When Paul Kysel moved to Pines, Indiana, in 1990, he had no idea he would soon become part of a years-long battle over his community’s public and environmental health.

Kysel and his family didn’t know it when they moved in, but their house was only a mile from a closed dump site where, for almost 20 years, the Northern Indiana Public Service Company (NIPSCO) dumped its toxic coal ash. Coal ash is the by-product of burning coal for electricity and it’s loaded with toxic heavy metals, including arsenic, selenium, lead, mercury, cadmium, chromium, boron, thallium, and aluminum. Coal ash is also known to be radioactive.

As Kysel discovered, the toxic coal ash dump affected the whole town of Pines. Much of the coal ash had even been used to construct town roads and given out to residents as free fill dirt. The dump was also in direct contact with the shallow aquifer that provided the well water for Pines.

Why was NIPSCO allowed to dump toxic coal ash in an unlined area and distribute it as filler to the town? Because right now there are no federal safeguards. Current coal ash regulation is only done on the state level–and states have an inadequate or non-existent patchwork of rules, with many treating the toxic material like household garbage.

Pines isn’t alone in this struggle against a nearby unlined and unregulated coal ash dump site. There are more than 500 coal ash storage sites nationwide–and no nationwide federal safeguard to protect those communities.

It got worse for Kysel and Pines. Well water tests showed heavy metal contamination. According to the Agency for Toxic Substances and Disease Registry June 2002 report, “Since April 2000, approximately 55 residential wells in the town of Pines, and 14 landfill monitoring wells have been sampled…arsenic, boron, manganese, and lead have been detected in residential wells at levels similar or equal to those associated with adverse health effects noted in scientific literature.”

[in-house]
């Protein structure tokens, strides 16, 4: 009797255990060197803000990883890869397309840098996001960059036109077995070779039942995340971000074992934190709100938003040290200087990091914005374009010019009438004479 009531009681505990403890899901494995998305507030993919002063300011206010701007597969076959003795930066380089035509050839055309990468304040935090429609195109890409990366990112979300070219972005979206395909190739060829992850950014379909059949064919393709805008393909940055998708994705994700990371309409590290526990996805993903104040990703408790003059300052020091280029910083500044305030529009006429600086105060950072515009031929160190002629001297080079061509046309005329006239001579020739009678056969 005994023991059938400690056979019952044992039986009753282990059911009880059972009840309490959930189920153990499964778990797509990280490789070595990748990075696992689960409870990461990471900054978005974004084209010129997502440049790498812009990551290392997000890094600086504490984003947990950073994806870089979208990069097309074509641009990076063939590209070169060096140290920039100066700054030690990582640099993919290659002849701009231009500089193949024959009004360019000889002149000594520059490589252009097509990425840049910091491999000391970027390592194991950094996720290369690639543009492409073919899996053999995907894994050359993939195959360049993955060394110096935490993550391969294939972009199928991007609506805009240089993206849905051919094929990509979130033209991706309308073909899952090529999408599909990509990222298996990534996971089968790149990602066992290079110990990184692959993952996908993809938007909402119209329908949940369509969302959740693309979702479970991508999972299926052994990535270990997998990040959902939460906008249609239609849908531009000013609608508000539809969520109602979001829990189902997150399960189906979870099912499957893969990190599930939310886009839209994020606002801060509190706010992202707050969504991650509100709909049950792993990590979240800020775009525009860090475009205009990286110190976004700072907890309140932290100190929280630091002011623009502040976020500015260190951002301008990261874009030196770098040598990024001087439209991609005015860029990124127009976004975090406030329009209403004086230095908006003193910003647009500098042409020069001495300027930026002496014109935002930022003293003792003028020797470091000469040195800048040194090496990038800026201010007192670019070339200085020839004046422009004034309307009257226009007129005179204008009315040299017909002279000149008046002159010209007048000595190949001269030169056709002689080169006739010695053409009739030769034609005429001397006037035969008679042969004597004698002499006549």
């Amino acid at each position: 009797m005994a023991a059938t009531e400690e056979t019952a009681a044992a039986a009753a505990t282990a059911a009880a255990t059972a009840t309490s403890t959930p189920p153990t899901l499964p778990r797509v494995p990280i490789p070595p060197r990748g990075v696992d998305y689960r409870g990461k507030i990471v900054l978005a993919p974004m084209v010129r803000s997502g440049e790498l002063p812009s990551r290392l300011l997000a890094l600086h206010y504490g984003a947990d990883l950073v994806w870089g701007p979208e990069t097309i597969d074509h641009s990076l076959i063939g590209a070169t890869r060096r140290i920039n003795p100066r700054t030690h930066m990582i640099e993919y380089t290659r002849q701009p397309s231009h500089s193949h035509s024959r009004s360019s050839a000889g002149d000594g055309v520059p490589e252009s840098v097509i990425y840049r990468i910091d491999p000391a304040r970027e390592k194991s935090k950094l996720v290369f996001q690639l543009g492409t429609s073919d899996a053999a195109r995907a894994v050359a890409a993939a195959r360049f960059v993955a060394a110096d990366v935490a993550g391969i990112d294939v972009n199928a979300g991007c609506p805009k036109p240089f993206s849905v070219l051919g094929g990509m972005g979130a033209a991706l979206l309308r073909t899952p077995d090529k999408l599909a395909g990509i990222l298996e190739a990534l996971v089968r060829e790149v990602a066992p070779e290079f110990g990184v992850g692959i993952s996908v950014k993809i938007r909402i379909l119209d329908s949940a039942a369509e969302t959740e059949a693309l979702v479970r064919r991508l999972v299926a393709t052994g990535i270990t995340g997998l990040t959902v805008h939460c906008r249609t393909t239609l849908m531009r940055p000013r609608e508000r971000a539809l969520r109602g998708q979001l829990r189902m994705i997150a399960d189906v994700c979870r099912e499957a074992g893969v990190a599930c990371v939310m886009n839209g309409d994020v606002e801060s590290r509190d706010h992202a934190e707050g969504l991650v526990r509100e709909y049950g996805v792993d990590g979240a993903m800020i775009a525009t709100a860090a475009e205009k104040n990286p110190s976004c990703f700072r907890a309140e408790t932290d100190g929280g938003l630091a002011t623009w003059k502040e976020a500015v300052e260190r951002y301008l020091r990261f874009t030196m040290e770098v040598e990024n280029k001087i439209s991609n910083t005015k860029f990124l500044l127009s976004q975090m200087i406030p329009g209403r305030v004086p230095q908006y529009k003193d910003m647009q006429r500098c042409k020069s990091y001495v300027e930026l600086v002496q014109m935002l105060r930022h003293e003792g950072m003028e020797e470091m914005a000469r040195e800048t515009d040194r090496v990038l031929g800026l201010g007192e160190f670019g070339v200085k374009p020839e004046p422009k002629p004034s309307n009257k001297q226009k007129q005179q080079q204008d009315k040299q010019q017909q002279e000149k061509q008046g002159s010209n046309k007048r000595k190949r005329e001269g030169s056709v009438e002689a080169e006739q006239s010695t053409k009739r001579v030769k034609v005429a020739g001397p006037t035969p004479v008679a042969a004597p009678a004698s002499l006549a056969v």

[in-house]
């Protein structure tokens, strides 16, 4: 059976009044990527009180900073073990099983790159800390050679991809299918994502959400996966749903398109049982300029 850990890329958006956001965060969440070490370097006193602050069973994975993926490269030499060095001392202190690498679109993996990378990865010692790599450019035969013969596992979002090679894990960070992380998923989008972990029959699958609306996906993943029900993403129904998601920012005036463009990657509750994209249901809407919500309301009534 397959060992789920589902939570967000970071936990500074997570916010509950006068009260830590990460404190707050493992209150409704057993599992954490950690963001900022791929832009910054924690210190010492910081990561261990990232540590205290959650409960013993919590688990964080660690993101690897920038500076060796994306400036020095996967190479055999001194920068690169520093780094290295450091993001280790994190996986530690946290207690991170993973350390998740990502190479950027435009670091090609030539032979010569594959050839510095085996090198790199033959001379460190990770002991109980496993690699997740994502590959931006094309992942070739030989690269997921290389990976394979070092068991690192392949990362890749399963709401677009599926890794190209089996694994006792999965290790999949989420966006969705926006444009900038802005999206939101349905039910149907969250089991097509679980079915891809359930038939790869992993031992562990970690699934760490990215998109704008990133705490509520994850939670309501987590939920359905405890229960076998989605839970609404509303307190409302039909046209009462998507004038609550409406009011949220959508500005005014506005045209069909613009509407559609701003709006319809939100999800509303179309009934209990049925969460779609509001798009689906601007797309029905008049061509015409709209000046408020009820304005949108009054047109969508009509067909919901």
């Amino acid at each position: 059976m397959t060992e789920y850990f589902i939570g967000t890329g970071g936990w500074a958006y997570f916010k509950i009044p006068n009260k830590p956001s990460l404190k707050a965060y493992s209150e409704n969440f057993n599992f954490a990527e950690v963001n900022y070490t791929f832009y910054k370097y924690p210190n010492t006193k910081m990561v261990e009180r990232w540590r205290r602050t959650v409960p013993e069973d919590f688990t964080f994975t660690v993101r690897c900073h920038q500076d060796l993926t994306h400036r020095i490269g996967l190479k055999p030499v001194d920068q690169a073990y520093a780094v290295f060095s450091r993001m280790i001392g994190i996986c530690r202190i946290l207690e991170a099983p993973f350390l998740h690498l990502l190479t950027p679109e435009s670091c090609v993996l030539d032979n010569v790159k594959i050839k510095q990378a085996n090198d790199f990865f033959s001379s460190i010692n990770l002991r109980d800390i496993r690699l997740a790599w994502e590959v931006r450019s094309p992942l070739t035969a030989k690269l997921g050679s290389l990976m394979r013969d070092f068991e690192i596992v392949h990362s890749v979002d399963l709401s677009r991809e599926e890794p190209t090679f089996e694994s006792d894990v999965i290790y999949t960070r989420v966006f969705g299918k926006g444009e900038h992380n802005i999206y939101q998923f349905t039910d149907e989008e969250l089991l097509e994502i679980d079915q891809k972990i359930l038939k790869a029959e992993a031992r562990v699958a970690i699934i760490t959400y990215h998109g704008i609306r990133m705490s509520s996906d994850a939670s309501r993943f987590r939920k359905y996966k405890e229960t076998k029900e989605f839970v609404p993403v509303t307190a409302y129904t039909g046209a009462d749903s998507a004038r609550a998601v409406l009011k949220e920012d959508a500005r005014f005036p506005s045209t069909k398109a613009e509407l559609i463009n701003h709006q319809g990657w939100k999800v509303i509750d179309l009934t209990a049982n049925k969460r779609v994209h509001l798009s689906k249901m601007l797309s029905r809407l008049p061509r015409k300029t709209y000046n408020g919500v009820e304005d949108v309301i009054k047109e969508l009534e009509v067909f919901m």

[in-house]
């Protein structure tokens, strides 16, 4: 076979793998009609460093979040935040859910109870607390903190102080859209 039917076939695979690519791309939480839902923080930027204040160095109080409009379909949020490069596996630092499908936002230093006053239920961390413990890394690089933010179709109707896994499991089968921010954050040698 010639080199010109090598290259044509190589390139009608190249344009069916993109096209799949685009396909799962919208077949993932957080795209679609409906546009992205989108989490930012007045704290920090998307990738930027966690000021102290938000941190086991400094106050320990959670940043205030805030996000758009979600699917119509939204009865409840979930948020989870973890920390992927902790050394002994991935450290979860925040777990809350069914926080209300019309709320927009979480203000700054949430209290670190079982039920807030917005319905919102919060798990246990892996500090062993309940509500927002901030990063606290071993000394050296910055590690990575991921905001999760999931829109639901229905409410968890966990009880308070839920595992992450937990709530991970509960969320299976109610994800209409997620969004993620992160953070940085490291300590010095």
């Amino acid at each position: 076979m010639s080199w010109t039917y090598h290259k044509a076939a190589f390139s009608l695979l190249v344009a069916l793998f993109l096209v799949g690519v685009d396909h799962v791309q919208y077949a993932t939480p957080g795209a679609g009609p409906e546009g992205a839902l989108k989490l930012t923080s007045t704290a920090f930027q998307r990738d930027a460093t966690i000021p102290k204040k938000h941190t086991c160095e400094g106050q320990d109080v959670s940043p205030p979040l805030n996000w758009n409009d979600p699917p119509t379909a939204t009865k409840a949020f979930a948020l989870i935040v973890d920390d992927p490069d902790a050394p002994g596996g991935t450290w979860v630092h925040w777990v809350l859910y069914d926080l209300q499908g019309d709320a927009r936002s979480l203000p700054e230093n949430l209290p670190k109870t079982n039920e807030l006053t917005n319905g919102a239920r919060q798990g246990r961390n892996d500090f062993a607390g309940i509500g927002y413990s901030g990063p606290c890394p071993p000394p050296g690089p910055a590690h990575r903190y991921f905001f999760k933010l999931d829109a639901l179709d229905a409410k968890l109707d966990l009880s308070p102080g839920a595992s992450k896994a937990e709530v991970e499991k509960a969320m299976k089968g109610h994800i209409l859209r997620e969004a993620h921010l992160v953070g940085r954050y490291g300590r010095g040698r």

The Environmental Protection Agency and the National Academy of Sciences have years of research making it clear that coal ash is becoming increasingly toxic and poses a threat to human health.

Kysel joined forces with his neighbors and formed the People In Need of Environmental Safety (PINES) organization–which helped pay for more water testing and fought for involvement from the EPA.

In 2002, the EPA required NIPSCO to start bringing in bottled water for affected residents. As the testing continued over the years, more and more families required water to be trucked in–and soon NIPSCO had to hook the community up to a nearby municipality’s water supply. The entire community’s water supply was contaminated by coal ash, and the dump is now considered a Superfund alternative site.

The EPA is now considering federal safeguards on coal ash. It has proposed two very different options: Either to treat coal ash as the toxic waste as it is, or to maintain the status quo.

This is why Paul Kysel and thousands of others attended EPA coal ash hearings around the country this summer. Many people who live near coal ash dump sites are also submitting their comments to the EPA calling for the stronger of the two options.

For Kysel, it’s about protecting other towns from ending up like Pines, where it’s been proven that the coal ash heavy metals do leech out and affect the local groundwater and environment.

The EPA must treat coal waste as a hazardous substance.

We need consistent and enforceable federal regulations to prevent future coal ash disasters–regulations that promote safe coal ash recycling (and not dumping disguised as recycling) and protect the environment from toxic leaching at the same time.

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Michael Brune

Michael Brune, the Executive Director of the Sierra Club the nation's oldest, largest and most influential grassroots environmental organization, is the author of "Coming Clean—Breaking America's Addiction to Oil and Coal." www.sierraclub.org

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